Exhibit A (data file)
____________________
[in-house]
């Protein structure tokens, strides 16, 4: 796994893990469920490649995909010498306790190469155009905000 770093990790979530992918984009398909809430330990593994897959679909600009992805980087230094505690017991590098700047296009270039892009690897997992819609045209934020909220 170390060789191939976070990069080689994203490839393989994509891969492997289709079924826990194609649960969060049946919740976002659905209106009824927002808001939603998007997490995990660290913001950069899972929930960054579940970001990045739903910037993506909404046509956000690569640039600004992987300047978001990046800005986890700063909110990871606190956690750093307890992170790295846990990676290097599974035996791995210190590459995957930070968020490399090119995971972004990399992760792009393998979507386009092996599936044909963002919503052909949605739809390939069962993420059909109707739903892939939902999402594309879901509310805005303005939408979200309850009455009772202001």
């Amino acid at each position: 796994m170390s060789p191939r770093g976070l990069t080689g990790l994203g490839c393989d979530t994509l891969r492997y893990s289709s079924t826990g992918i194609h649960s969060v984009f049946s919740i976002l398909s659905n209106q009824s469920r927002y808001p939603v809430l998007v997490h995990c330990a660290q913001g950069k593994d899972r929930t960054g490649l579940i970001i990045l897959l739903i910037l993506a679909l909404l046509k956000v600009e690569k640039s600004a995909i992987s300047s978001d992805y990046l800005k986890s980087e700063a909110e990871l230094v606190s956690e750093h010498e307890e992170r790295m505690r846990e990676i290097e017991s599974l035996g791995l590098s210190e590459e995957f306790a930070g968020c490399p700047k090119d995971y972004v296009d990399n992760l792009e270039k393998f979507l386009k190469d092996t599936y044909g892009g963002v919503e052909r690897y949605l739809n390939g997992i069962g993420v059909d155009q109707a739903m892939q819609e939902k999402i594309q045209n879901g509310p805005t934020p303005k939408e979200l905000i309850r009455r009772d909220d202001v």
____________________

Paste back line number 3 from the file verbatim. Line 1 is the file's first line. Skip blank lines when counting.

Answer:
């Amino acid at each position: 796994m170390s060789p191939r770093g976070l990069t080689g990790l994203g490839c393989d979530t994509l891969r492997y893990s289709s079924t826990g992918i194609h649960s969060v984009f049946s919740i976002l398909s659905n209106q009824s469920r927002y808001p939603v809430l998007v997490h995990c330990a660290q913001g950069k593994d899972r929930t960054g490649l579940i970001i990045l897959l739903i910037l993506a679909l909404l046509k956000v600009e690569k640039s600004a995909i992987s300047s978001d992805y990046l800005k986890s980087e700063a909110e990871l230094v606190s956690e750093h010498e307890e992170r790295m505690r846990e990676i290097e017991s599974l035996g791995l590098s210190e590459e995957f306790a930070g968020c490399p700047k090119d995971y972004v296009d990399n992760l792009e270039k393998f979507l386009k190469d092996t599936y044909g892009g963002v919503e052909r690897y949605l739809n390939g997992i069962g993420v059909d155009q109707a739903m892939q819609e939902k999402i594309q045209n879901g509310p805005t934020p303005k939408e979200l905000i309850r009455r009772d909220d202001v």